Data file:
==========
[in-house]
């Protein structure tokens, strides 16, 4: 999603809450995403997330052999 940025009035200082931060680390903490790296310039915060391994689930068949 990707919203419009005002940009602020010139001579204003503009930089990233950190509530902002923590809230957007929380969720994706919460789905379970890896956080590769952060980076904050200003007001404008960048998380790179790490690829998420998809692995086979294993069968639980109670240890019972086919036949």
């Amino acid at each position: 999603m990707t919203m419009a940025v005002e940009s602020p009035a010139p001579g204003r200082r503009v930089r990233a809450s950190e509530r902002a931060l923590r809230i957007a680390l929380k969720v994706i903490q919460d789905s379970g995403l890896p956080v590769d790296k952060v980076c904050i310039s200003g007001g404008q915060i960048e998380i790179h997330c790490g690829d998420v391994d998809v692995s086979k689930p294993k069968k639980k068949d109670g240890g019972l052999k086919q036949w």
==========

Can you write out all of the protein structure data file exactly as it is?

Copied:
[in-house]
């Protein structure tokens, strides 16, 4: 999603809450995403997330052999 940025009035200082931060680390903490790296310039915060391994689930068949 990707919203419009005002940009602020010139001579204003503009930089990233950190509530902002923590809230957007929380969720994706919460789905379970890896956080590769952060980076904050200003007001404008960048998380790179790490690829998420998809692995086979294993069968639980109670240890019972086919036949």
């Amino acid at each position: 999603m990707t919203m419009a940025v005002e940009s602020p009035a010139p001579g204003r200082r503009v930089r990233a809450s950190e509530r902002a931060l923590r809230i957007a680390l929380k969720v994706i903490q919460d789905s379970g995403l890896p956080v590769d790296k952060v980076c904050i310039s200003g007001g404008q915060i960048e998380i790179h997330c790490g690829d998420v391994d998809v692995s086979k689930p294993k069968k639980k068949d109670g240890g019972l052999k086919q036949w």